Cardiac magnetic resonance -detected myocardial injury is not associated with long-term symptoms in patients hospitalized due to COVID-19.PLoS One. 2023; 18(3):e0282394.Plos
Long-term symptoms are frequent after coronavirus disease 2019 (COVID-19). We studied the prevalence of post-acute myocardial scar on cardiac magnetic resonance imaging (CMR) in patients hospitalized due to COVID-19 and its association with long-term symptoms.
MATERIALS AND METHODS
In this prospective observational single-center study, 95 formerly hospitalized COVID-19 patients underwent CMR imaging at the median of 9 months after acute COVID-19. In addition, 43 control subjects were imaged. Myocardial scar characteristic of myocardial infarction or myocarditis were noted from late gadolinium enhancement images (LGE). Patient symptoms were screened using a questionnaire. Data are presented as mean ± standard deviation or median (interquartile range).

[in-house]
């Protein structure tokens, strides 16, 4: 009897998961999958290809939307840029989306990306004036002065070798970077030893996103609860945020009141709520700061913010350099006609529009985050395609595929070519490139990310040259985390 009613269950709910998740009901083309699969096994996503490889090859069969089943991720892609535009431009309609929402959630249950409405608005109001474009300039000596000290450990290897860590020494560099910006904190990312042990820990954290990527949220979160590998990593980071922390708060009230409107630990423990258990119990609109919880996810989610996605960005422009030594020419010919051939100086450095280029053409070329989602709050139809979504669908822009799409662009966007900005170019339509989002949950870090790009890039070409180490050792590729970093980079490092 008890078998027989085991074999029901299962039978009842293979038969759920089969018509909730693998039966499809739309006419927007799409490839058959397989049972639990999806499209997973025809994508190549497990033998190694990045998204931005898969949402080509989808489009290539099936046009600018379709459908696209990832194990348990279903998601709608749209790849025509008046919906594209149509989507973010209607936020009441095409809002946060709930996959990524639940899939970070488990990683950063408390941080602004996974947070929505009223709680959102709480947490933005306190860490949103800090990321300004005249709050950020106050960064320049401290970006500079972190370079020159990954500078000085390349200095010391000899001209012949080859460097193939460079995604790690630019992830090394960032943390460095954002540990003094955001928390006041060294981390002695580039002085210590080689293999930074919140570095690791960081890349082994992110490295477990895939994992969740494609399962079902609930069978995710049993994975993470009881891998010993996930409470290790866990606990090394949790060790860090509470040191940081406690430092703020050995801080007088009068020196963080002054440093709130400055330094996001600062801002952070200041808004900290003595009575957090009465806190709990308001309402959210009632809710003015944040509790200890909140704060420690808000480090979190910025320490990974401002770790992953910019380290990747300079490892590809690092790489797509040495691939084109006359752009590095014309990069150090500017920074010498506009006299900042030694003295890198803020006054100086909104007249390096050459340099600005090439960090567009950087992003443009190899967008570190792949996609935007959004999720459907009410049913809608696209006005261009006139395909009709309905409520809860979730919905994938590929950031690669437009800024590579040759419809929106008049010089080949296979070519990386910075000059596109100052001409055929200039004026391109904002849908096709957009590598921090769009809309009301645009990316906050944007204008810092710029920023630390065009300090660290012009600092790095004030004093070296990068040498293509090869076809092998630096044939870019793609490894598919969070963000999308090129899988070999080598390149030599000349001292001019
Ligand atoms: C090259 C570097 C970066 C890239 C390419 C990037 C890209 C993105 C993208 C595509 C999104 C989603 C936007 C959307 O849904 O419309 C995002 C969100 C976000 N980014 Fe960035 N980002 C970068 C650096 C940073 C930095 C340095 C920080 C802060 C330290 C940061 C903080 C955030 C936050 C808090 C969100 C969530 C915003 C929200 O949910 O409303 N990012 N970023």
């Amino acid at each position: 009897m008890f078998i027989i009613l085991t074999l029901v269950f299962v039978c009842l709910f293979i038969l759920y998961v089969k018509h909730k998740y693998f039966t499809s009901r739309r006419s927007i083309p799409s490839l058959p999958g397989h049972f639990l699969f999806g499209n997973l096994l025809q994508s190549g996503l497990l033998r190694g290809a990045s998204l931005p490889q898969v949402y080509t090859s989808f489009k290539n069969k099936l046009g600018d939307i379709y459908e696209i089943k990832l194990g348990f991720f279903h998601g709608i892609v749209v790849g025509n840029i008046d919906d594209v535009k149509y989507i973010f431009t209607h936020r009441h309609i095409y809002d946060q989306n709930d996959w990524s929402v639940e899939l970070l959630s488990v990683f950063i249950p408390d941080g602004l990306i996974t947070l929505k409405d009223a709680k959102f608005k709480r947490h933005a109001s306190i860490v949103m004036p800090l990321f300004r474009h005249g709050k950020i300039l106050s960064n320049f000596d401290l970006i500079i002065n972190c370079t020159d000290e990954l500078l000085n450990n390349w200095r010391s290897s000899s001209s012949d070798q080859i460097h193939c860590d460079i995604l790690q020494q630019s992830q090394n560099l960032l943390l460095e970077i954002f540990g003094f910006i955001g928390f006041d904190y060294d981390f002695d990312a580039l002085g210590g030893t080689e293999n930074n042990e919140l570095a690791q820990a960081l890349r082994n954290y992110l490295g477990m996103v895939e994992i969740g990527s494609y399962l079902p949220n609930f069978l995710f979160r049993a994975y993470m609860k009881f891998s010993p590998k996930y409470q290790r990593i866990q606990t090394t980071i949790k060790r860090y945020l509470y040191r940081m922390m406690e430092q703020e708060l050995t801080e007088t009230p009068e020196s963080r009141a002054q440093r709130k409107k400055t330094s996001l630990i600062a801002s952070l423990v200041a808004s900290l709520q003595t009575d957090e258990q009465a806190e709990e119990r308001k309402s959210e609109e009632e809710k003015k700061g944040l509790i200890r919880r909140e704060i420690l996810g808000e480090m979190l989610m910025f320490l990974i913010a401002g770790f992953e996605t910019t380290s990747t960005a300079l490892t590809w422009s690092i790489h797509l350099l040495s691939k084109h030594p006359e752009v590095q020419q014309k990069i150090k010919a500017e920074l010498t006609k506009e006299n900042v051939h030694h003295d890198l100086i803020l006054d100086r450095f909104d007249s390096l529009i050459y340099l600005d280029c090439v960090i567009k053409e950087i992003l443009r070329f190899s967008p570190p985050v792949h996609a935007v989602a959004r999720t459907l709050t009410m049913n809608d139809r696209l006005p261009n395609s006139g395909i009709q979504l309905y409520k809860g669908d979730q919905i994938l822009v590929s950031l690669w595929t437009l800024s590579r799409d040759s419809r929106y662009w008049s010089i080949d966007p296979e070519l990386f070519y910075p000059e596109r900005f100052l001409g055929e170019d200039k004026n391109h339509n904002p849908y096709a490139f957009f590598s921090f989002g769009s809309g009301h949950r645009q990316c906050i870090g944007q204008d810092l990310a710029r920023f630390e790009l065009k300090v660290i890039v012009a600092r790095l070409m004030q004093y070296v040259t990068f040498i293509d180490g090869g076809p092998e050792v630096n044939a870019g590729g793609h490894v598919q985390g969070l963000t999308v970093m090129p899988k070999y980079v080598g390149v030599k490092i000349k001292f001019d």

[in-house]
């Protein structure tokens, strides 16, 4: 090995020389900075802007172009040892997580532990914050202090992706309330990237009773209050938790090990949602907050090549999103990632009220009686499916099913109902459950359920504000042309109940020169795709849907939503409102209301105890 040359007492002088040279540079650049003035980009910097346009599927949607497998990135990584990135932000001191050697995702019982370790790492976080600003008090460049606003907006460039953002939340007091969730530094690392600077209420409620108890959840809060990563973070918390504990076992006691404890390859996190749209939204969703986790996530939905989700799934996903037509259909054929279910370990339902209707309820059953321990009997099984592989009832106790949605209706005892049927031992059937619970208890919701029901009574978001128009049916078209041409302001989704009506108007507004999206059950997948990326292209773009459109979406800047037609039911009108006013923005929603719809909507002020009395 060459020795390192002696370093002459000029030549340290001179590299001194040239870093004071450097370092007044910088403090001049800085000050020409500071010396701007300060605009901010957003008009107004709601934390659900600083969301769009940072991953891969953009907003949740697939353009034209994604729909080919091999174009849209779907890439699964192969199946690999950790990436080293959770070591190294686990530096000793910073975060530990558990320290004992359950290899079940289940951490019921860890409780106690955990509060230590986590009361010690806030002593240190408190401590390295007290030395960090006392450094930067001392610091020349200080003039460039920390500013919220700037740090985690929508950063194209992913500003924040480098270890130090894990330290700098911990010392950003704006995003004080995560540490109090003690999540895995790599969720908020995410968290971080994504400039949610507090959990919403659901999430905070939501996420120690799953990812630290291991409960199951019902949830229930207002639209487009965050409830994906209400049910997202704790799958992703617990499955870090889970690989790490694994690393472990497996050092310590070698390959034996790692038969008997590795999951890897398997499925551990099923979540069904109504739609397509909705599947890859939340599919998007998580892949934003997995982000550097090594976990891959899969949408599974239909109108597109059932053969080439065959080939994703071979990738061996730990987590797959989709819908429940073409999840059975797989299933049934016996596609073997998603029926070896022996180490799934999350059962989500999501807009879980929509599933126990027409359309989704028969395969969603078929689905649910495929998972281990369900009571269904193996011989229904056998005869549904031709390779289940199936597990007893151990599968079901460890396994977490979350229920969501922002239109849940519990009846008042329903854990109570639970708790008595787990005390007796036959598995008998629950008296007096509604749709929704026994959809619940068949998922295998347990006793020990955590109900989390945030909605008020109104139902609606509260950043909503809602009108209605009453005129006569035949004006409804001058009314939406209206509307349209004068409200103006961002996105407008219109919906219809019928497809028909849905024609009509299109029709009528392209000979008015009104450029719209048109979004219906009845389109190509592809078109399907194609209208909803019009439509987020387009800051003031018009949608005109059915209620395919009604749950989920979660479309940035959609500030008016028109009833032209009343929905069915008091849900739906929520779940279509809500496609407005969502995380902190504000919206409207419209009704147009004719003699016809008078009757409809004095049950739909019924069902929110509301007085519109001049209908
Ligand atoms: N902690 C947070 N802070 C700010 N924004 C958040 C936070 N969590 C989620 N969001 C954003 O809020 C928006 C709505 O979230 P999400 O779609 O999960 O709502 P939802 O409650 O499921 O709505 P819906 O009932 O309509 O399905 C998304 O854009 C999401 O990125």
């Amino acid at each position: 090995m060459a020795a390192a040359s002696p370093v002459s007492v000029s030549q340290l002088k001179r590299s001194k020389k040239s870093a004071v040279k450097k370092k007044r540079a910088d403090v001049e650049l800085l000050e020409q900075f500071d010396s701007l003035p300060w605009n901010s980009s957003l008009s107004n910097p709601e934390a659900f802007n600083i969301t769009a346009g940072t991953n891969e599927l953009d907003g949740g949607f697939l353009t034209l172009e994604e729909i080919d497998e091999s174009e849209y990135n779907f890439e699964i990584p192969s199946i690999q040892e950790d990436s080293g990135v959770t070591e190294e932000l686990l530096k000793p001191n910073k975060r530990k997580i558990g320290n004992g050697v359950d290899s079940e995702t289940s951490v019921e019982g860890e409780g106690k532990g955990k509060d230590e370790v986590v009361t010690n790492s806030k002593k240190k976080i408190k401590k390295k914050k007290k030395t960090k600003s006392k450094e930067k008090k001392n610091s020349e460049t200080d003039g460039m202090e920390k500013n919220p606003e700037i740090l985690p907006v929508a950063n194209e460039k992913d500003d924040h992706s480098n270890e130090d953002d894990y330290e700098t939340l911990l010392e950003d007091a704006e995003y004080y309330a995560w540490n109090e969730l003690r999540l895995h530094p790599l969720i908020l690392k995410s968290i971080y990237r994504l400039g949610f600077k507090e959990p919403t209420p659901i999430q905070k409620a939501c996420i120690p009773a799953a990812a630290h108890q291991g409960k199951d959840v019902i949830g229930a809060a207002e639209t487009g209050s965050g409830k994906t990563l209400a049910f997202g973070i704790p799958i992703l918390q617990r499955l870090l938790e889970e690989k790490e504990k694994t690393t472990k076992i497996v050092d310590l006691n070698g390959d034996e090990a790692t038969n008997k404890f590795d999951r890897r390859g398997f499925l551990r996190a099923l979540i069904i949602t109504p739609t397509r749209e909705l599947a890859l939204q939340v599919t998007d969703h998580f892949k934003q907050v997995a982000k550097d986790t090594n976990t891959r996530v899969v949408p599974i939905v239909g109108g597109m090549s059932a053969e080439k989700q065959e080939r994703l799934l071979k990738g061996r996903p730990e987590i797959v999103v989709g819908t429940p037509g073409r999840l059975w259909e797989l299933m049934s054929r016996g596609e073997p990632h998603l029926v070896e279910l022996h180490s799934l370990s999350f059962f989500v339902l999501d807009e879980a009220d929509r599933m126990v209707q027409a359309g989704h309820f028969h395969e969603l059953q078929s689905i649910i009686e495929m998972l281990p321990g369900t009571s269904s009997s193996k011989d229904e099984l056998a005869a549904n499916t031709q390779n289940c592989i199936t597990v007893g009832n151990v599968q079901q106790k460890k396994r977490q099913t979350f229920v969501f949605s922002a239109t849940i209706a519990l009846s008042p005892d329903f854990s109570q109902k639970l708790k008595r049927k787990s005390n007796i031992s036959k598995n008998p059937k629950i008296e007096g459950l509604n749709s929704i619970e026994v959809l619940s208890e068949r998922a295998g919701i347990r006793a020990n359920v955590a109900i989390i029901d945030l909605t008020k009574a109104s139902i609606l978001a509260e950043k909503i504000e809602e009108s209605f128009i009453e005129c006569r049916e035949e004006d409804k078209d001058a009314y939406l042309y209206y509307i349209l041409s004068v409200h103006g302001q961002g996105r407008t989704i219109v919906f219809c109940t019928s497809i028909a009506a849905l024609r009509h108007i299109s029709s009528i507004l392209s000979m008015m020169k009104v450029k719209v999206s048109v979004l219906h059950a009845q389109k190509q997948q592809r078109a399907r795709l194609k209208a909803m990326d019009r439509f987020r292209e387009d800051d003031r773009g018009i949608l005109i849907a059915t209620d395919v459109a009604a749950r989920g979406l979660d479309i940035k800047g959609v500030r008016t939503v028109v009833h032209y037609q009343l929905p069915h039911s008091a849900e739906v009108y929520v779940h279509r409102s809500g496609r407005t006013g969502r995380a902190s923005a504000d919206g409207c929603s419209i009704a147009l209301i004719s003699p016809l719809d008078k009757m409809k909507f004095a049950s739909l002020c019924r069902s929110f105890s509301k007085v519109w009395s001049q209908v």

The presence of any LGE was higher in COVID-19 patients (66% vs. 37%, p<0.01) as was the presence of LGE suggestive of previous myocarditis (29% vs. 9%, p = 0.01). The prevalence of ischemic scar was comparable (8% vs. 2%, p = 0.13). Only two COVID-19 patients (7%) had myocarditis scar combined with left ventricular dysfunction (EF <50%). Myocardial edema was not detected in any participant. The need for intensive care unit (ICU) treatment during initial hospitalization was comparable in patients with and without myocarditis scar (47% vs. 67%, p = 0.44). Dyspnea, chest pain, and arrhythmias were prevalent in COVID-19 patients at follow-up (64%, 31%, and 41%, respectively) but not associated with myocarditis scar on CMR.
Myocardial scar suggestive of possible previous myocarditis was detected in almost one-third of hospital-treated COVID-19 patients. It was not associated with the need for ICU treatment, greater symptomatic burden, or ventricular dysfunction at 9 months follow-up. Thus, post-acute myocarditis scar on COVID-19 patients seems to be a subclinical imaging finding and does not commonly require further clinical evaluation.